they should be brought here,
sentenced and sent to prison.
We should withhold the very thing we
are fighting for, our liberal
values? Over there, good morning.
agree with that gentleman over
What should happen to them?
Going through my head is the fact
that this country some years ago
took a decision to abolish capital
punishment. One of the things that
worries about me -- worries me about
the debate going on here is that we
could be condemning British citizens
to capital punishment where they are
held. It is a sign of our liberal
values that we should insist they
come back here and face trial.
should not condemn them in the way
they condemn their victims?
Precisely so. We have gone to a good
deal of trouble to avoid British
citizens being subject to capital
punishment in countries they are
written. There was a young man, they
try to extradite him to the States,
he could have faced the death
penalty. We have set our face
against capital punishment. I do not
think we should engage in a
situation where we condemn our
citizens and what we think of them
to death in another country. I agree
that they should be brought back
here and subject to our values and
standards and our trials, that is
what makes as the country we are.
We have not had you, Rabia Bhatti.
When you hear about a drone strike
and one of these people getting
killed, how do you feel?
upset. Loss of life, anywhere,
anyhow, is deeply upsetting. But
these people made a choice to lead
this country, to denounce Britain,
to go and fight with Islamic State
and kill other people. If we allow
them back into this country, I don't
want to wake up on a Sunday morning,
go shopping with my family
go shopping with my family and be
the victim of a terror attack which
would devastate hundreds of
thousands of civilians for no fault
of their own other than the fact
that we allowed people we knew were
a threat to our society back in to
integrate and learn from them.
To be honest, I think the UK
has the best legal system, the best
knowledge and understanding of
radicalisation and rehabilitation
compared to a lot of countries. I do
a lot of work in Europe and America
and I can pride myself on the UK.
Why are we not bringing them back to
We do not have the
But neither do these
countries. My concern is if you
leave them there, eventually they
will come out. You will not be able
to monitor them then. Eventually...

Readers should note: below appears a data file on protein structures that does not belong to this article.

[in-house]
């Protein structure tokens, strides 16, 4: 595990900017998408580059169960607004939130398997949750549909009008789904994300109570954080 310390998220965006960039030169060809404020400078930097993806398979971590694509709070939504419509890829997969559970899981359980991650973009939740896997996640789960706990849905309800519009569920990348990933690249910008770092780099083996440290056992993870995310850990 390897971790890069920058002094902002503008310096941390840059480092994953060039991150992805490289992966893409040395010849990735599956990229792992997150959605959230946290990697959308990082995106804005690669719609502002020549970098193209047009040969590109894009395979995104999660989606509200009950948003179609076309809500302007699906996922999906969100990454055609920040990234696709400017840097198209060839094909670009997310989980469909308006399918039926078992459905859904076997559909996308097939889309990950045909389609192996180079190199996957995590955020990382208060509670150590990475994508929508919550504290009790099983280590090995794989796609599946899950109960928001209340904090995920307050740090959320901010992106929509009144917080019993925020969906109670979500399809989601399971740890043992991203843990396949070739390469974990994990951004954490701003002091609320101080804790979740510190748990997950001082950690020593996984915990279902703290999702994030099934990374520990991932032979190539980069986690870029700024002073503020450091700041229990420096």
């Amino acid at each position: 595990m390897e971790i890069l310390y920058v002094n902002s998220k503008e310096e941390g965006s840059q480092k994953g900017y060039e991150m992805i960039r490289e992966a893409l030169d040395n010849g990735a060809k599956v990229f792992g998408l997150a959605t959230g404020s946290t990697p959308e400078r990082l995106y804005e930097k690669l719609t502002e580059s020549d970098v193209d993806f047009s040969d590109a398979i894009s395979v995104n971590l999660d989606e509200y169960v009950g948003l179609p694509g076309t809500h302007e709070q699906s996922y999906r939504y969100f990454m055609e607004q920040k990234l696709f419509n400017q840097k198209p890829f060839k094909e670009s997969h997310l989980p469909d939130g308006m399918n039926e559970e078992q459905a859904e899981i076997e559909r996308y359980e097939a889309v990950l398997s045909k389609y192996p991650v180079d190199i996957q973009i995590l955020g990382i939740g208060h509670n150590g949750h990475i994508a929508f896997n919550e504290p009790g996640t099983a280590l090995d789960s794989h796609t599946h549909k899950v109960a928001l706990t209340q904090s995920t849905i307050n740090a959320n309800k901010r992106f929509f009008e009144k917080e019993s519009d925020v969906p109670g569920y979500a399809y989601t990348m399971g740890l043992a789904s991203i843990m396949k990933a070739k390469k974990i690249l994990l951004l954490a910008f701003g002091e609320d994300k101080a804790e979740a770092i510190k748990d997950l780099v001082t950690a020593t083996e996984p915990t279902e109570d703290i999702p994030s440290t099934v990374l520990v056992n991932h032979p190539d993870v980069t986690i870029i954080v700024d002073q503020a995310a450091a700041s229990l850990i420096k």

They have families here, they will
want to come back.
Nicola, I completely understand what
you are saying, but allowing people
to come back into this country that
we know has been exposed to terrible
ideology over there, have committed
crimes that you can't even speak of,
to come back and try to rehabilitate
these people into society where they
could be a threat to millions of
others is really unfair and very
selfish of us.
People can easily be
exposed to that very same ideology
on the dark web here as well. It
makes no difference whatsoever.
should we bring them back?
already back, we need to start
working and understand what made
them... We need that understanding,
as counter extremism experts, as the
security agencies, as a government
we need to be able...
we need to be able...
subject to these Investigatory
Powers Bill? Are they monitored
every art of the day?
We do not know
where they are, we know they are
We do not know where they are?
The security services are working
very hard to ensure they are found
and we are able to monitor them and
work with them.
What I would like to say is the
de-radicalisation process can be
How do you know they
are not lying to you?
It is all
They had deleted the
Internet history, they might be
pulling the wool over your eyes.
have great security systems in
place, great officers working who
are trained to extract the truth and
hundreds of civilians. You keep
ALL TALK AT ONCE We do not have the
level of evidence required from our
courts in this country.
We need to take it on a case-by-case
basis. No one individual will have
the same level of radicalisation,
the same level of engagement with
Isis as others. These young girls,
they have mostly been kept in large
houses, have been restricted with
their movements. Not all the women
have been trained.
The women are as
bad as the men. There is a police
force run by women which beats
Let him explain, he has
been out there and force them, he
has fought IS. I want to hear from
They have gone out there,
been trained, been exposed even more
ideology. Why risk inviting hundreds
of these people back to the UK when
they potentially could be so much
worse than the people already here?
There are many things we need to do.
We need to keep the ones that other
out and come after the people who
are back already.
Some of them have
been extremely vulnerable.
We look at the young girls...
Why do you keep mentioning the young
girls, what about the boys?
we started this debate talking about
those young girls. There are many
more like them.
I will be with you
in a minute. Macer Gifford, is it a
principle of yours that you share
the crimes of the group you join?
You fought with the white Fiji,
you could well be a criminal because
amnesty International has accused
the YPG of war crimes. Daesh you
fought with the YPG.
Amnesty International to take that
back, which they did not. A year
later the UN did their own reporting
clear the YPG for the accusations.
The report was written on oral
evidence from people who had left
the war zone, it was politically
driven, basically. It was the fog of